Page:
Sometimes people ask me to tell the Occupy movement it should do this or that. It’s tough to know what to say, since the movement doesn’t exactly respond to advice from the outside. How could it? This is a participatory, relationship-based community. No one person really is in control, so it’s not like I can just pass some nugget of wisdom on to the secret leader. (Believe me, I’ve tried.) If you want a certain idea to get internalized in the movement, the best advice I can give is to participate yourself. Join relevant committees, be patient and try to persuade people there. Have fun. But be warned: you’ll probably change your mind in the process.
Also, there is a lot more room now (in “Phase II”) for active collaboration between the movement and existing organizations. See my post on the Occupy Our Homes action for an example of this. So another means of having your way with Occupy is to come to the table (or, really, the working-group circle) with some resource or activity to offer through an existing organization. Chances are, unless they smell corruption, the occupiers will be happy to back it up. And, of course, the more you hang out with them, and listen to their ideas, the more invested they’ll be in doing so.
Lastly, you can always just start your own Occupy based on the idea you have. After all, “Occupy Everything.” Get a group of people together, get them talking about the idea, and listen to what they have to say. Start taking action. See where it goes. No matter what, don’t sit around and wait for others, whether in the movement or in power, to do for you what you think is right. If Occupy means anything, it means the power is already yours, and it’s up to you to occupy it.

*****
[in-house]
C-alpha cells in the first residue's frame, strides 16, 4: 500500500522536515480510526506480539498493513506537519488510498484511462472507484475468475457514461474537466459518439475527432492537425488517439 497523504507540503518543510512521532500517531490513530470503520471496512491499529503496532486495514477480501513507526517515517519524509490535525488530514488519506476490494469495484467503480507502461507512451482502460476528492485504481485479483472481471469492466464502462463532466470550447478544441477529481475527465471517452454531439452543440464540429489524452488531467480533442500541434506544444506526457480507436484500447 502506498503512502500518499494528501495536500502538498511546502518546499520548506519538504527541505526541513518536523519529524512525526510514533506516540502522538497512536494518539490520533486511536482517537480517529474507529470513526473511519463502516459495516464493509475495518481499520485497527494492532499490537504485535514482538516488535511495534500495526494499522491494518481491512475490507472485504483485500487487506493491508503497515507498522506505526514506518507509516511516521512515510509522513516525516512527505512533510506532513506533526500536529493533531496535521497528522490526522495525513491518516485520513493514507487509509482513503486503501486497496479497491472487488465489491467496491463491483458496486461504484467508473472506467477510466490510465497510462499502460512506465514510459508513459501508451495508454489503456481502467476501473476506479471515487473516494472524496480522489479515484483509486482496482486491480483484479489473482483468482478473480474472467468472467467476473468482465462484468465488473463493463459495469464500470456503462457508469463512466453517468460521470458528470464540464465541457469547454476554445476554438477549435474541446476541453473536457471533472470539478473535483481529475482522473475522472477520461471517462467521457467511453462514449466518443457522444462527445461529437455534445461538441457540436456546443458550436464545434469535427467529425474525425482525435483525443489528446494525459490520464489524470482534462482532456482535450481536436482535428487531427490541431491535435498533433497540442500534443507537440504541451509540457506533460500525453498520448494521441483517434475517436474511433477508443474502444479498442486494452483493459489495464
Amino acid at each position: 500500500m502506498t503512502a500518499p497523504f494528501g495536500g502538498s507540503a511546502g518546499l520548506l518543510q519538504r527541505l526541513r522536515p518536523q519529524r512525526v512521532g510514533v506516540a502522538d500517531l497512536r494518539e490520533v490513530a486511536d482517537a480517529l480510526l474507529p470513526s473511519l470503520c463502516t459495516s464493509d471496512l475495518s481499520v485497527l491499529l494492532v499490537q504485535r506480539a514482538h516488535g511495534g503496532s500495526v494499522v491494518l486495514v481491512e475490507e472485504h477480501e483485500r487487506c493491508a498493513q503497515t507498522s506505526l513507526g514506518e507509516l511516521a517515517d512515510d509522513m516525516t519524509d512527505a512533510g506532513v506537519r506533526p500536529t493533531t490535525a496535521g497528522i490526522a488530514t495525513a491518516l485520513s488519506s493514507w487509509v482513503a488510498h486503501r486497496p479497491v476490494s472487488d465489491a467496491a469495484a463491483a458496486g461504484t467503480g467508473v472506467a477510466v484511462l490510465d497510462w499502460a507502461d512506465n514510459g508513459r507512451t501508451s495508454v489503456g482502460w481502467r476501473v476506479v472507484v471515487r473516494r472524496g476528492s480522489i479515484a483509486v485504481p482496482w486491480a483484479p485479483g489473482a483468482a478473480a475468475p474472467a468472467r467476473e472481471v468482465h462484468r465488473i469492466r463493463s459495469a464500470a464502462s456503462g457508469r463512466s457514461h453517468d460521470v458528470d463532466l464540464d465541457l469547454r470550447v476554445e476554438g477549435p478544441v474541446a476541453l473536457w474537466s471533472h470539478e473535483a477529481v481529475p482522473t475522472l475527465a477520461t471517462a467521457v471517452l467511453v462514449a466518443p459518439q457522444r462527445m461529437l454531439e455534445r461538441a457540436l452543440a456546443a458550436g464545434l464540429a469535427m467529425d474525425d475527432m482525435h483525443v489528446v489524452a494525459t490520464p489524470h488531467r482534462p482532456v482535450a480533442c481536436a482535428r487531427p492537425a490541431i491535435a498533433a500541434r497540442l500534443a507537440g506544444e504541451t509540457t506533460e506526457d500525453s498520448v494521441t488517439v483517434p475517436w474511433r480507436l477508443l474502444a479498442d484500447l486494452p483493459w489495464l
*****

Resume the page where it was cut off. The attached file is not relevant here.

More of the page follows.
All this is actually quite simple, though considering the upside-down way we’re used to the world working, it can seem hard to grasp.
The Sudanese people took to the streets for more than a struggling economy. They were calling for freedom, peace, justice and the downfall of the regime.
Activists are confronting a San Francisco event space with a self-proclaimed “social justice” mission over gentrification and its owner’s outspoken Zionism.
Green New Deal advocates in the United States should look to the Nordic countries for inspiration on how to overcome the 1 percent and address climate change.